I guess in Andy’s case, the answer to that age-old question, “What would you do for a Klondike bar?” is…not a damn thing!

    1. “The one thing” you miss? What about our amazing coastline, our sane state politicians, our incredibly diverse population, and the food (also incredibly diverse)? We might not have cheese curds, but we also don’t have bugs and poison ivy. Or mud season.

      At least, these are the things I remind myself of every time I miss the seasons, LOL.

      1. Yes on the politicians. The Oregon coast forever spoiled me (every bit as dramatic, far less crowded), though I’ll always have a soft spot for Monterey and Half Moon Bay. Yes, yes, YES to the food!

        Still wouldn’t trade this in for that, though. I’m exactly where I need to be!

  4. But why is your family saying they are just okay when they actually can’t stop eating them? Anyway I am so envious. Lemon trees are also very prevalent in SA (especially Joburg), but: 1) I no longer live at a house with a lemon tree; 2) It’s the wrong season here; and 3) I don’t really bake.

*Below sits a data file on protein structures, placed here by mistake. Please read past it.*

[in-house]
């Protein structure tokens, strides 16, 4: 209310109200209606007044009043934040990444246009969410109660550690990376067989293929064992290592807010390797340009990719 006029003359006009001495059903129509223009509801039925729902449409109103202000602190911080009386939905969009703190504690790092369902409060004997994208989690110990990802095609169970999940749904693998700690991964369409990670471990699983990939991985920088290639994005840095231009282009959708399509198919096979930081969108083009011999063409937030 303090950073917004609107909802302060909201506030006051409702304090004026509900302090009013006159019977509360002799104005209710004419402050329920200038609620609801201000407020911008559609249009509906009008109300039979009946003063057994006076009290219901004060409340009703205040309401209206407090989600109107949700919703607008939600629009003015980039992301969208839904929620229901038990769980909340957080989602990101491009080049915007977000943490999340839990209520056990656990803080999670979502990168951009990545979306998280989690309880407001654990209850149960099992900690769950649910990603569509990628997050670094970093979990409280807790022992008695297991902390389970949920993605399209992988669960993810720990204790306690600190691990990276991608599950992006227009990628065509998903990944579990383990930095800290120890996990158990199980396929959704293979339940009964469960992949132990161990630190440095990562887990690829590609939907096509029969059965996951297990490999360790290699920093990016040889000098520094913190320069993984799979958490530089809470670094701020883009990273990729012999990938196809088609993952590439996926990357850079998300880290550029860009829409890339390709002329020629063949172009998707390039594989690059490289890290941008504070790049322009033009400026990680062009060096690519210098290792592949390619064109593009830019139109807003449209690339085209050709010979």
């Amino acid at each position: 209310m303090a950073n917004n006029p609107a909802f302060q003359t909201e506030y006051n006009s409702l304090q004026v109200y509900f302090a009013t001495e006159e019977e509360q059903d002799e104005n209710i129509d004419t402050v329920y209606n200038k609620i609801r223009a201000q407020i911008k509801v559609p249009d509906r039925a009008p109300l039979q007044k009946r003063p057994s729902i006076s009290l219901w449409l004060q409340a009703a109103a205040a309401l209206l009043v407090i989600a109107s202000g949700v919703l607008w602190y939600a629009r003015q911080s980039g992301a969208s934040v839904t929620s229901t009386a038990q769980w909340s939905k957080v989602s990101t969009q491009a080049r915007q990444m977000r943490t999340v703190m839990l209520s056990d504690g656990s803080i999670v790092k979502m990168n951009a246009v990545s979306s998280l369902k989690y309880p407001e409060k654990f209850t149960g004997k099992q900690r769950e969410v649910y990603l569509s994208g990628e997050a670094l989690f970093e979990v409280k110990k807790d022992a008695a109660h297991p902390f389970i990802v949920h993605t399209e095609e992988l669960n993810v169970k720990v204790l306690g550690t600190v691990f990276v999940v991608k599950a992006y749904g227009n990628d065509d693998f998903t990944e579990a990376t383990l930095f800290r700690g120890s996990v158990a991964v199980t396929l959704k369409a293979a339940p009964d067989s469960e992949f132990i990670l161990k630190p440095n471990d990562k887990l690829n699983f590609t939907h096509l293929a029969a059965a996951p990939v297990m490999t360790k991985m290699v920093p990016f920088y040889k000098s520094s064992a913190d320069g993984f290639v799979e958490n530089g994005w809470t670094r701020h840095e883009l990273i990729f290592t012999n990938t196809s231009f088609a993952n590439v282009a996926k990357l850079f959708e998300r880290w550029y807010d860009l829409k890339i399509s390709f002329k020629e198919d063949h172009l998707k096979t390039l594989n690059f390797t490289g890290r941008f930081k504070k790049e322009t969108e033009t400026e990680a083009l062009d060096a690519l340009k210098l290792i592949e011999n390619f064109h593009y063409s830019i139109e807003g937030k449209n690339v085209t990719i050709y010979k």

1. My family is weird. I think they’re just spoiled by various rich Christmas cookies and the “plain” lemon ones don’t seem as tasty at first.

      It’s payback an envy for all your food blogs! Especially the Roadhouse series.

  5. When my grandparents retired to Spain, I soooo envied them their citrus trees. I am now re-visiting that self-same envy with you 🙂

    I absolutely <3 Olivia's Mum blaming not only Olivia, but Olivia's imaginary friend 😀 Thanks for the Monday morning chuckles.

    1. You’re welcome! My nieces on the East Coast are very jealous of Baby D: “So you can just go pick an orange or a peach when you are hungry?!” Baby D is envious of their weather: “So you get SNOW? And when there’s a lot of snow they CLOSE THE SCHOOL?!”

    1. Being able to grab a fresh lemon, especially when someone has a cold, is very handy. We use a lot of them in hot tea. According to Kickass Niece, the increase in sugar aids the caramelization of the cookies.